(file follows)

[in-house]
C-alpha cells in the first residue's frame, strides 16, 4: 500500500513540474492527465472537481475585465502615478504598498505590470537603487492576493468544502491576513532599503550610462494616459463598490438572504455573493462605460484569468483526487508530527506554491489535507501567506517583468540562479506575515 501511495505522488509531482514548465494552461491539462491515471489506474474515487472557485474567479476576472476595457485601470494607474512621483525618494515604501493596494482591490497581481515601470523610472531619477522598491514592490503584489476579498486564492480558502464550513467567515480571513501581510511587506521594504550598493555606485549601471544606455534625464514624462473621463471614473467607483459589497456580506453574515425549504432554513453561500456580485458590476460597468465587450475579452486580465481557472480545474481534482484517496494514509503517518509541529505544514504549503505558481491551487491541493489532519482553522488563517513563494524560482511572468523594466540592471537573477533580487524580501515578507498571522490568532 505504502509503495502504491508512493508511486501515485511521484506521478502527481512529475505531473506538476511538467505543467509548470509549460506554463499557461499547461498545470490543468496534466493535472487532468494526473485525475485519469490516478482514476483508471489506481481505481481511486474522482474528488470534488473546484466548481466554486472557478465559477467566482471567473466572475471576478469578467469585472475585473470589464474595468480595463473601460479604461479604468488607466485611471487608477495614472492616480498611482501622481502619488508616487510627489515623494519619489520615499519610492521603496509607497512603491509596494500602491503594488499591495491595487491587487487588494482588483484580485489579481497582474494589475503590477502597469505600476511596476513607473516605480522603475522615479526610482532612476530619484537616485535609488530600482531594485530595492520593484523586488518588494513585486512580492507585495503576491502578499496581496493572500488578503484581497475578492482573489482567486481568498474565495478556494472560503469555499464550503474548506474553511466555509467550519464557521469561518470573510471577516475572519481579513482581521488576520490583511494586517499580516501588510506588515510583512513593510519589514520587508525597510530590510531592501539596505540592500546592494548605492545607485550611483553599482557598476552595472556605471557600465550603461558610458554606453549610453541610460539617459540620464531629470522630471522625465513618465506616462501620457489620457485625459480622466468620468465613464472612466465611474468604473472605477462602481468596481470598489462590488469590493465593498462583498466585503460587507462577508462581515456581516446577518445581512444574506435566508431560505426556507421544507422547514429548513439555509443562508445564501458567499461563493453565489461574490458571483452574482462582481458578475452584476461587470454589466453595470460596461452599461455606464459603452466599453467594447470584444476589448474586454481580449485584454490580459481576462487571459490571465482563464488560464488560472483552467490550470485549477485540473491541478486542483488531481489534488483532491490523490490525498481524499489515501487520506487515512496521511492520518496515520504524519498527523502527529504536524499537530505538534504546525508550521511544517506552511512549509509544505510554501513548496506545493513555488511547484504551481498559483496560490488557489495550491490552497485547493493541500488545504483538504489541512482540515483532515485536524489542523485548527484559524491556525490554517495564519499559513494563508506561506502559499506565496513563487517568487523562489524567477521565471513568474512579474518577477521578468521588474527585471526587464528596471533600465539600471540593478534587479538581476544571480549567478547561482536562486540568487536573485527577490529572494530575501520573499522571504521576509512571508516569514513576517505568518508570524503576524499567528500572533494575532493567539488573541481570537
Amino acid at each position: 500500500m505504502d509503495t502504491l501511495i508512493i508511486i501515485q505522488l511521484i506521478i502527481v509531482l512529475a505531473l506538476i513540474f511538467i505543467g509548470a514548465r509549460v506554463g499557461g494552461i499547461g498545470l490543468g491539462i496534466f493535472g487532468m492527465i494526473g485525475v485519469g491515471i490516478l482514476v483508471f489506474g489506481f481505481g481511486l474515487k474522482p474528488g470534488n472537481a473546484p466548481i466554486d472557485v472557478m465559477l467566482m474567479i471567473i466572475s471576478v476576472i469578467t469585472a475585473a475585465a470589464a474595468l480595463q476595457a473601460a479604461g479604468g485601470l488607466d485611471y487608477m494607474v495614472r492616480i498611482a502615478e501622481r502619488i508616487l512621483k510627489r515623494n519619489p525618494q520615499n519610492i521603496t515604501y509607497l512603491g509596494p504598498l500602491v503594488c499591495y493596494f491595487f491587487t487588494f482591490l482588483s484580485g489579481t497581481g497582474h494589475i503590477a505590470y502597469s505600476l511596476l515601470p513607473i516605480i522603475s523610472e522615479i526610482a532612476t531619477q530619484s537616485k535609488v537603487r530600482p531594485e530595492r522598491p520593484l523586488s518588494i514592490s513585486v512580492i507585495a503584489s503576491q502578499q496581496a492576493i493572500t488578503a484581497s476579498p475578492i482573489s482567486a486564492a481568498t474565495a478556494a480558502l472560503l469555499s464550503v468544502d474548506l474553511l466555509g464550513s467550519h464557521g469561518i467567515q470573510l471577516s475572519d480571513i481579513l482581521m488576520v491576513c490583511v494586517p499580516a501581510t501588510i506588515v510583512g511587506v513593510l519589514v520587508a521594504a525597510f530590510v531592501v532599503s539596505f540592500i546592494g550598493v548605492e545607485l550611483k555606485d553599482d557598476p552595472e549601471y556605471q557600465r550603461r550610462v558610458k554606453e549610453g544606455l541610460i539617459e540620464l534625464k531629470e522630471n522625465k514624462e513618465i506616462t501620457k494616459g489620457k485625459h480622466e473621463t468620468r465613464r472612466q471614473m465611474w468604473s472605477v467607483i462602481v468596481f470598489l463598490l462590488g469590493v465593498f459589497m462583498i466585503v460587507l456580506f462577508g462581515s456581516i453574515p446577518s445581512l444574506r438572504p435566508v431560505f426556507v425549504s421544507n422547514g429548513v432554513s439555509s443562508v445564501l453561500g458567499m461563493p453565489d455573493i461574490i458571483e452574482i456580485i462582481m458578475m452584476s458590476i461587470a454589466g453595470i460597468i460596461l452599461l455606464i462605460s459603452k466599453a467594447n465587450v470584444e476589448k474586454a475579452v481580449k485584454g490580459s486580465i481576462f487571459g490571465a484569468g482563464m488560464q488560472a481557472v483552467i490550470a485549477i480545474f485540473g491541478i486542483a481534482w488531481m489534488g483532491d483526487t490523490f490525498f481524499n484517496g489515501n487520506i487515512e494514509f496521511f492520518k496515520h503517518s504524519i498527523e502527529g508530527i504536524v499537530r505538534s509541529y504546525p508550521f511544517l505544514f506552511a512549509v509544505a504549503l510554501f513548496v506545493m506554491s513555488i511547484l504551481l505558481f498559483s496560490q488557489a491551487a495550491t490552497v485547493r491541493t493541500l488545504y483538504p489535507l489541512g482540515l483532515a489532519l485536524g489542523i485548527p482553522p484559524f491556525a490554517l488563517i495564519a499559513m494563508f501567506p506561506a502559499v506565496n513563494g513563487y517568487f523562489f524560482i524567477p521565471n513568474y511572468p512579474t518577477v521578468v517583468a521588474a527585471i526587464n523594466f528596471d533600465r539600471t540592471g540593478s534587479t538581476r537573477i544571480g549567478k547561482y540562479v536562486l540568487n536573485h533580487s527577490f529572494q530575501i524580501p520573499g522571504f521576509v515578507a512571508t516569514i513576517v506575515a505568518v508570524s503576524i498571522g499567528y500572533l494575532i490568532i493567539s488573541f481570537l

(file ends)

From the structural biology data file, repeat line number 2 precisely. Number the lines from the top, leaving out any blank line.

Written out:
C-alpha cells in the first residue's frame, strides 16, 4: 500500500513540474492527465472537481475585465502615478504598498505590470537603487492576493468544502491576513532599503550610462494616459463598490438572504455573493462605460484569468483526487508530527506554491489535507501567506517583468540562479506575515 501511495505522488509531482514548465494552461491539462491515471489506474474515487472557485474567479476576472476595457485601470494607474512621483525618494515604501493596494482591490497581481515601470523610472531619477522598491514592490503584489476579498486564492480558502464550513467567515480571513501581510511587506521594504550598493555606485549601471544606455534625464514624462473621463471614473467607483459589497456580506453574515425549504432554513453561500456580485458590476460597468465587450475579452486580465481557472480545474481534482484517496494514509503517518509541529505544514504549503505558481491551487491541493489532519482553522488563517513563494524560482511572468523594466540592471537573477533580487524580501515578507498571522490568532 505504502509503495502504491508512493508511486501515485511521484506521478502527481512529475505531473506538476511538467505543467509548470509549460506554463499557461499547461498545470490543468496534466493535472487532468494526473485525475485519469490516478482514476483508471489506481481505481481511486474522482474528488470534488473546484466548481466554486472557478465559477467566482471567473466572475471576478469578467469585472475585473470589464474595468480595463473601460479604461479604468488607466485611471487608477495614472492616480498611482501622481502619488508616487510627489515623494519619489520615499519610492521603496509607497512603491509596494500602491503594488499591495491595487491587487487588494482588483484580485489579481497582474494589475503590477502597469505600476511596476513607473516605480522603475522615479526610482532612476530619484537616485535609488530600482531594485530595492520593484523586488518588494513585486512580492507585495503576491502578499496581496493572500488578503484581497475578492482573489482567486481568498474565495478556494472560503469555499464550503474548506474553511466555509467550519464557521469561518470573510471577516475572519481579513482581521488576520490583511494586517499580516501588510506588515510583512513593510519589514520587508525597510530590510531592501539596505540592500546592494548605492545607485550611483553599482557598476552595472556605471557600465550603461558610458554606453549610453541610460539617459540620464531629470522630471522625465513618465506616462501620457489620457485625459480622466468620468465613464472612466465611474468604473472605477462602481468596481470598489462590488469590493465593498462583498466585503460587507462577508462581515456581516446577518445581512444574506435566508431560505426556507421544507422547514429548513439555509443562508445564501458567499461563493453565489461574490458571483452574482462582481458578475452584476461587470454589466453595470460596461452599461455606464459603452466599453467594447470584444476589448474586454481580449485584454490580459481576462487571459490571465482563464488560464488560472483552467490550470485549477485540473491541478486542483488531481489534488483532491490523490490525498481524499489515501487520506487515512496521511492520518496515520504524519498527523502527529504536524499537530505538534504546525508550521511544517506552511512549509509544505510554501513548496506545493513555488511547484504551481498559483496560490488557489495550491490552497485547493493541500488545504483538504489541512482540515483532515485536524489542523485548527484559524491556525490554517495564519499559513494563508506561506502559499506565496513563487517568487523562489524567477521565471513568474512579474518577477521578468521588474527585471526587464528596471533600465539600471540593478534587479538581476544571480549567478547561482536562486540568487536573485527577490529572494530575501520573499522571504521576509512571508516569514513576517505568518508570524503576524499567528500572533494575532493567539488573541481570537